Seven new panels started today with the excitement of opening day. People are energized and ready to get underway.
In a big way, today proved my favorite irony of the code making process. We fill rooms (and have long waiting lists) of electrical experts you would think like to debate the advantages and disadvantages of different technologies and that does happen. However if an outsider were to walk in to a panel meeting they might think they might in a meeting of hostile book editors. We fill the panel with technical experts and they fight over English!
To that end the code committees invent words and introduce their own oxymorons. Today’s panels were full of the word overcurrent, which no spell checker likes but every electrical person in the world understands. Additionally, a terrific presentation was done today in panel 10 dealing with circuit breakers introducing arc reduction, but also enhancing the English language with the concept of “adjustable instantaneous” HUH?
Panel 10 did provide us with a great definition of “Good Code,” that it be:
HOME RUN- a great definition!
Panel 16 talked at length about cables that don’t carry electricity; fiberoptics, another word spell check doesn’t like.
The ECC (Electrical Code Coalition) held an update luncheon today to discuss the progress made on their website which is in the final stages of construction. The Coalition is a group of Electrical Organizations that work together to facilitate the adoption of the NEC, promote the third party assessment, and support the need for code enforcement. A lot of good work has been done and with much more to go. A brief update was given on the current state of adoption for the 2011 edition. The coalition has been very successful in pushing through adoptions, as well as keeping them from going backwards in the area of public safety in a few states. At the end of the meeting the coalition explained its strategy for working with promulgating agencies.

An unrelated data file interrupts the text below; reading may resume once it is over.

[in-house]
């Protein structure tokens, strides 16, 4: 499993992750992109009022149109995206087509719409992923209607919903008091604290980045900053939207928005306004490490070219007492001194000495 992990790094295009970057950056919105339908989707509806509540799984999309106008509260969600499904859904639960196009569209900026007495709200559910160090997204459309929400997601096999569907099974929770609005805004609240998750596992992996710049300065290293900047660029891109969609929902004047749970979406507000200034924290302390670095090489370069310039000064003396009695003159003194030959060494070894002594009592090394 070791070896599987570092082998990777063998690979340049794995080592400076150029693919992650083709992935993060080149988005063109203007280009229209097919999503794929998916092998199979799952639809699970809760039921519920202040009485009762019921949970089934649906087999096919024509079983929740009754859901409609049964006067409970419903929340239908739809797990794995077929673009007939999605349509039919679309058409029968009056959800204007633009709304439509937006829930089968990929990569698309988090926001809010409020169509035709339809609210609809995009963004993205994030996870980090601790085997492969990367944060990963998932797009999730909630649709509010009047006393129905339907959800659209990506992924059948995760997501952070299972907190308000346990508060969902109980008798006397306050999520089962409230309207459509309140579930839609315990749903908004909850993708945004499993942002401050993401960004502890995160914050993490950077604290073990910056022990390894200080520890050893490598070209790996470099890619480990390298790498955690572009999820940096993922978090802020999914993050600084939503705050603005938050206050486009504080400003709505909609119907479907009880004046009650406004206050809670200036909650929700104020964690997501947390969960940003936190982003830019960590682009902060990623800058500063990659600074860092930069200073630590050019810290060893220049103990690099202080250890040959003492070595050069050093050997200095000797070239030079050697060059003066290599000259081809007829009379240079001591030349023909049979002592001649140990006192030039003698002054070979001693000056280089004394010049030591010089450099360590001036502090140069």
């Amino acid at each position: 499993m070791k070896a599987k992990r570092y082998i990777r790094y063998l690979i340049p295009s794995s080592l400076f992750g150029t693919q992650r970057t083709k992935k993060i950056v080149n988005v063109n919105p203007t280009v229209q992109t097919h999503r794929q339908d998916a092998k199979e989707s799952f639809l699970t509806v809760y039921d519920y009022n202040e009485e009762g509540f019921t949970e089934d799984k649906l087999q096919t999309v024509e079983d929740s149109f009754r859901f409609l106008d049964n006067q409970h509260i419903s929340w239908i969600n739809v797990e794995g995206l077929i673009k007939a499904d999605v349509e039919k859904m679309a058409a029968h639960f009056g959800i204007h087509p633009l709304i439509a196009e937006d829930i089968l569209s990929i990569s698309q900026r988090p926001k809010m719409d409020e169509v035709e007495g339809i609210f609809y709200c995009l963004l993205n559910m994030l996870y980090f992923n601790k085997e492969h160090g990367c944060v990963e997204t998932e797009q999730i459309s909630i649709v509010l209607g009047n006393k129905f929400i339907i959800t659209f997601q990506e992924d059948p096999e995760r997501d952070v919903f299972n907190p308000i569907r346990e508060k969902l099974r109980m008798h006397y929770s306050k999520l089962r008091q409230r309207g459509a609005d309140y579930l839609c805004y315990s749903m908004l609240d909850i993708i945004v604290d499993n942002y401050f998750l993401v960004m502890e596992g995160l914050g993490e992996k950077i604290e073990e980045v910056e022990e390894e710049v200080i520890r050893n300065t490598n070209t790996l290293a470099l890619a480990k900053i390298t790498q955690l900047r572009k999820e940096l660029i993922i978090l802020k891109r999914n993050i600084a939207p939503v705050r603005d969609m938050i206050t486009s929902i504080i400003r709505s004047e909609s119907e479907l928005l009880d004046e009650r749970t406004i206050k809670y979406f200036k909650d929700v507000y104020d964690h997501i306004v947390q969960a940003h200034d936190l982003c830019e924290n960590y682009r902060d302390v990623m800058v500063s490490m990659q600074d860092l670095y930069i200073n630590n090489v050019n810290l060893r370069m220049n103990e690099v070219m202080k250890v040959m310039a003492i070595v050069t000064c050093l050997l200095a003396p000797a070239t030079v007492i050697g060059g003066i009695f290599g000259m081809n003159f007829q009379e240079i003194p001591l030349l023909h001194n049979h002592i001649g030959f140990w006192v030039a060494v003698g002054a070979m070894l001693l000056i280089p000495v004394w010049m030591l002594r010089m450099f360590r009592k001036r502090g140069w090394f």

What a day for vocabulary!
The three code making panels (7, 10, and 18) all finished the first day with a new world record. Their efficiency was enhanced by task group work that combined numbers of similar comments so they could be addressed as a group. A great technique used for years by the NEC panels. This concept has been incorporated in the new NFPA codes and standards process, which is one of many enhancements of the new system that will really streamline the NFPA code making process. SO as a new world record was set today it will probably not stand for long as the 2017 NEC will embrace the new NEC process and enhance its efficiency.
-Bill Burke, NFPA Division Manager, Electrical